There is little point in agreeing to settle a legal dispute if the wording of the deal is so ambiguous that it simply creates further scope for disagreement. In one High Court case that illustrated the need for clear professional drafting, both sides in a building contract dispute put forward their own very different interpretations of a compromise agreement.
A subcontractor claimed that it was owed about £86,000 by a construction company. After the latter refused to pay, the former threatened court proceedings. However, the subcontractor later made a formal offer to settle the matter for £65,000. The offer was made on the basis that, if the company delayed more than 21 days in accepting the same, it would be liable for all the subcontractor's legal costs in the case.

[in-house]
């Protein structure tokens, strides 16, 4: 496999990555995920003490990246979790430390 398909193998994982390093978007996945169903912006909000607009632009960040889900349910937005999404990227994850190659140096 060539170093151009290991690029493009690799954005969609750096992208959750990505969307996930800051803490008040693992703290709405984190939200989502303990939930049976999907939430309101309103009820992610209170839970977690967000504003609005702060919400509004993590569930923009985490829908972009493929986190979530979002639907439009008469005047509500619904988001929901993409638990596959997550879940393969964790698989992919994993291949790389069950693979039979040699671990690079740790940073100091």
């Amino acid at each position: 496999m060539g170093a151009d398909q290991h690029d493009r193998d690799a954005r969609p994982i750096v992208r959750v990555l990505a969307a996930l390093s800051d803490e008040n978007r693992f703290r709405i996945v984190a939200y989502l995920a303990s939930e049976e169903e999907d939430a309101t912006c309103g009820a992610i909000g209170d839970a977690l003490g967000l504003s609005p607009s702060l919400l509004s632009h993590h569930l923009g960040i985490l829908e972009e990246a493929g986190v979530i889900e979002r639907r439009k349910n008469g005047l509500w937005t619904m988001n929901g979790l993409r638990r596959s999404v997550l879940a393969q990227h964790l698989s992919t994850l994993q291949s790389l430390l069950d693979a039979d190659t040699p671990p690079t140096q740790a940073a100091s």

The offer was turned down and an adjudicator later awarded the subcontractor the full £86,000. When threatened with enforcement proceedings, the company finally accepted the £65,000 settlement offer. There was no dispute that, on acceptance of the offer, a binding compromise had been reached. However, by that stage the 21-day deadline had passed and an issue arose as to whether the company was liable to pay the subcontractor's costs of the adjudication.
In ruling in the company's favour, the Court found that, on a true reading of the agreement, the legal costs referred to were the costs of the threatened court proceedings, not those of the adjudication. That interpretation was in line with the principle that costs incurred in adjudications are not generally recoverable.